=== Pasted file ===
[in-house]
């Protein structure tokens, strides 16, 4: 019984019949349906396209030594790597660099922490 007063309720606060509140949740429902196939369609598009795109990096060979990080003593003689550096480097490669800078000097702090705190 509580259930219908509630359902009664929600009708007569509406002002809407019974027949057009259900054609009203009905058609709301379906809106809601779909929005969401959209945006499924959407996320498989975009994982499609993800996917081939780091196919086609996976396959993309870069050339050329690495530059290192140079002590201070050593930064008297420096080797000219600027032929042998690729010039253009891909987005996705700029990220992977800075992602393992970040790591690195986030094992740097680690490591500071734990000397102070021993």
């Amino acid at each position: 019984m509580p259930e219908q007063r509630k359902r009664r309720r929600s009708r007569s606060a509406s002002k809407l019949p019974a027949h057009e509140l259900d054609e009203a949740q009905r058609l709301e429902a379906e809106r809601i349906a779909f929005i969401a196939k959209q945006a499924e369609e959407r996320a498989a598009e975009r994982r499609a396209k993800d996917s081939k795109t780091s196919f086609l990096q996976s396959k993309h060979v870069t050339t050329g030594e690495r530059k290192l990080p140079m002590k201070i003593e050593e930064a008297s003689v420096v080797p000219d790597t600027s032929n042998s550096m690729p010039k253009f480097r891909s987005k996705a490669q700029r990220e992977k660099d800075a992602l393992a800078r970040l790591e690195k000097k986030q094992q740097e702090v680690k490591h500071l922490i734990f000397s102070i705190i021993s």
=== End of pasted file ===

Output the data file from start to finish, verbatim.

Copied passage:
[in-house]
């Protein structure tokens, strides 16, 4: 019984019949349906396209030594790597660099922490 007063309720606060509140949740429902196939369609598009795109990096060979990080003593003689550096480097490669800078000097702090705190 509580259930219908509630359902009664929600009708007569509406002002809407019974027949057009259900054609009203009905058609709301379906809106809601779909929005969401959209945006499924959407996320498989975009994982499609993800996917081939780091196919086609996976396959993309870069050339050329690495530059290192140079002590201070050593930064008297420096080797000219600027032929042998690729010039253009891909987005996705700029990220992977800075992602393992970040790591690195986030094992740097680690490591500071734990000397102070021993």
């Amino acid at each position: 019984m509580p259930e219908q007063r509630k359902r009664r309720r929600s009708r007569s606060a509406s002002k809407l019949p019974a027949h057009e509140l259900d054609e009203a949740q009905r058609l709301e429902a379906e809106r809601i349906a779909f929005i969401a196939k959209q945006a499924e369609e959407r996320a498989a598009e975009r994982r499609a396209k993800d996917s081939k795109t780091s196919f086609l990096q996976s396959k993309h060979v870069t050339t050329g030594e690495r530059k290192l990080p140079m002590k201070i003593e050593e930064a008297s003689v420096v080797p000219d790597t600027s032929n042998s550096m690729p010039k253009f480097r891909s987005k996705a490669q700029r990220e992977k660099d800075a992602l393992a800078r970040l790591e690195k000097k986030q094992q740097e702090v680690k490591h500071l922490i734990f000397s102070i705190i021993s």